STOCKHOLM (Reuters) - Swedish telecoms gear maker Ericsson is to buy privately held WiFi technology company BelAir Networks to boost its mobile broadband offering.
Demand for wireless connectivity has boomed in the last couple of years with the proliferation of mobile devices, such as smartphones and tablets.
BelAir, which produces indoor and outdoor WiFi systems for telecoms operators that allow people to surf the Internet without a physical coupling to a network, has 120 staff.
“With this acquisition Ericsson will be able to add the WiFi functionality to its micro base stations at a low incremental cost, making its emerging small-cell cellular infrastructure offerings more appealing,” said Pal Zarandy, a partner at telecom consultancy Rewheel.
Telecom operators see WiFi hotspots as crucial to helping them cope with wireless data traffic, which is expected to grow 26-fold in the next five years, according to Cisco, as usage of video on mobile devices surges.
Other telecom equipment vendors would likely follow Ericsson with acquisitions in the wireless hotspot sector, said analysts and industry executives.
“The Ericsson acquisition of BelAir is a harbinger of things to come, marking the beginning of a period of M&A activity in the telecoms equipment sector,” said Selina Lo, president and CEO of BelAir’s peer Ruckus Wireless.
“There is a huge land grab taking place in the wireless industry right now as mobile operators try to solve the issues of capacity and coverage, looking to smarter Wi-Fi technology,” she said.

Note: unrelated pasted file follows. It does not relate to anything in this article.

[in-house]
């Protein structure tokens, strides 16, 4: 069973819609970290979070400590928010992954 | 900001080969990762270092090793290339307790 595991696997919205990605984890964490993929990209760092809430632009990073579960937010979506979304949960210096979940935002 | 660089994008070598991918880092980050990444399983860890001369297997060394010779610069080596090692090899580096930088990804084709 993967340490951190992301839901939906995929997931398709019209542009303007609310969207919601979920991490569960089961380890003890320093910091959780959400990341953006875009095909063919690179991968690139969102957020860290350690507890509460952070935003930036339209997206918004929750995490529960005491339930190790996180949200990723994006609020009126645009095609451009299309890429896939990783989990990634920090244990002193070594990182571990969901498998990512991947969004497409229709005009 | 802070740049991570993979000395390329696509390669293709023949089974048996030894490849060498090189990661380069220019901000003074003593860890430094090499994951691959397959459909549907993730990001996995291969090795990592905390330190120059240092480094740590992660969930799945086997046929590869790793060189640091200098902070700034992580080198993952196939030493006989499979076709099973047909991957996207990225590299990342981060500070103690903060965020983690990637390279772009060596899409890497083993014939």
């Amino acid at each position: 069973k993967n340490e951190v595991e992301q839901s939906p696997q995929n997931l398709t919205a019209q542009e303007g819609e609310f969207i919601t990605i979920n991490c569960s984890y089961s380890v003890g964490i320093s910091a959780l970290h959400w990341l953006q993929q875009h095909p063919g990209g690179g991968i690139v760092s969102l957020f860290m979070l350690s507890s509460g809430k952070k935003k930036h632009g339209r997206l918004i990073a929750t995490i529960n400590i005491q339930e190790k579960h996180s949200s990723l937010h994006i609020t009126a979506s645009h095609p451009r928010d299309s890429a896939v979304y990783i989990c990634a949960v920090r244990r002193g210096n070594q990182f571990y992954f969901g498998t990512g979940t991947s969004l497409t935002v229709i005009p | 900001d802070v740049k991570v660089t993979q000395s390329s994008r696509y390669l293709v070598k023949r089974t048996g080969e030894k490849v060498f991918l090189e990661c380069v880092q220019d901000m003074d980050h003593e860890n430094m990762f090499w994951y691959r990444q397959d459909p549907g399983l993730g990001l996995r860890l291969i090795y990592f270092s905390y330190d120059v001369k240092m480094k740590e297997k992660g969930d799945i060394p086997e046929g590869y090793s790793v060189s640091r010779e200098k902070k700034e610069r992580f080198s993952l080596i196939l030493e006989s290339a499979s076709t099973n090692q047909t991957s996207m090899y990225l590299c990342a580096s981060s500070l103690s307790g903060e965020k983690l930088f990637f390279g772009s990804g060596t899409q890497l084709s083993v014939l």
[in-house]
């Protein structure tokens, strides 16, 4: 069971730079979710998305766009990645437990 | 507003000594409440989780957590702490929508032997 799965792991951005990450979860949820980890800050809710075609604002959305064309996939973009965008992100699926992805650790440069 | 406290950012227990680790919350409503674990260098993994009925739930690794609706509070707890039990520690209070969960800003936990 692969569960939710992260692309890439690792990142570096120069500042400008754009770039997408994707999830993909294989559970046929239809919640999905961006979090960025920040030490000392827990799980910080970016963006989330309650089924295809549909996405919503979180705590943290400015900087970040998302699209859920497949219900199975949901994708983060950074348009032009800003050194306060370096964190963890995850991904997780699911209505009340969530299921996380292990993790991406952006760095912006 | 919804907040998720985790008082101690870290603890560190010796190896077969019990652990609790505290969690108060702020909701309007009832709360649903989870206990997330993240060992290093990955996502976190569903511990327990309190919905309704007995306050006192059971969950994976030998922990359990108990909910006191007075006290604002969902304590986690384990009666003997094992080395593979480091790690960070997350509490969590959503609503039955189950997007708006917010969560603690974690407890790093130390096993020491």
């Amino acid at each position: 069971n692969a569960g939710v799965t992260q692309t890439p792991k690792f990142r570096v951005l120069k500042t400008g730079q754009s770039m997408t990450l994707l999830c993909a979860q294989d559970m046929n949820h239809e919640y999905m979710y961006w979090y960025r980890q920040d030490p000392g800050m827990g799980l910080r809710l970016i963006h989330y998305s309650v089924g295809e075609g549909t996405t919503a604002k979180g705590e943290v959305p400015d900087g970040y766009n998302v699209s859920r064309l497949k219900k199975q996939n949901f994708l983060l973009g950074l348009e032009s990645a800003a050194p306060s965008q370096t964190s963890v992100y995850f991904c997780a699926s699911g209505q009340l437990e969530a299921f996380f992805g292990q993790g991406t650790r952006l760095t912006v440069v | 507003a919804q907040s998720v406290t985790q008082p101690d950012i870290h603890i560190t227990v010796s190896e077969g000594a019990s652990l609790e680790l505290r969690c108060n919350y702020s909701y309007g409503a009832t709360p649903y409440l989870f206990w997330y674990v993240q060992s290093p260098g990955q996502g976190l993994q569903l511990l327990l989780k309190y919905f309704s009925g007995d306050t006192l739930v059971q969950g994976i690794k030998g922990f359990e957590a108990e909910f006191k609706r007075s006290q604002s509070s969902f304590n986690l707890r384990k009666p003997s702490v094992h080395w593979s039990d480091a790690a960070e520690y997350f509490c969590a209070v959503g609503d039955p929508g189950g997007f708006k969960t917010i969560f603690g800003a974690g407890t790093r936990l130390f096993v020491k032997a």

For example, China Mobile — the world’s largest mobile carrier by subscribers — plans to deploy a million hotspots and Japan’s second-largest mobile carrier, KDDI, plans to increase its 10,000 Wi-Fi hotspots to 100,000 within six months.
“Ericsson will lead the way in the growing converged WiFi and cellular market where improved end-user experience is the driving force,” Ericsson CEO Hans Vestberg said in a statement.
“By integrating BelAir Networks’ market-leading products and competence into Ericsson’s existing radio portfolio, we will be able to do this more quickly.”
Ericsson did not give any financial details of the deal.
Jefferies was advising BelAir — which had raised some $43 million of venture funding — on the deal.
Reporting by Simon Johnson and Tarmo Virki; Editing by Andrew Callus and Maureen Bavdek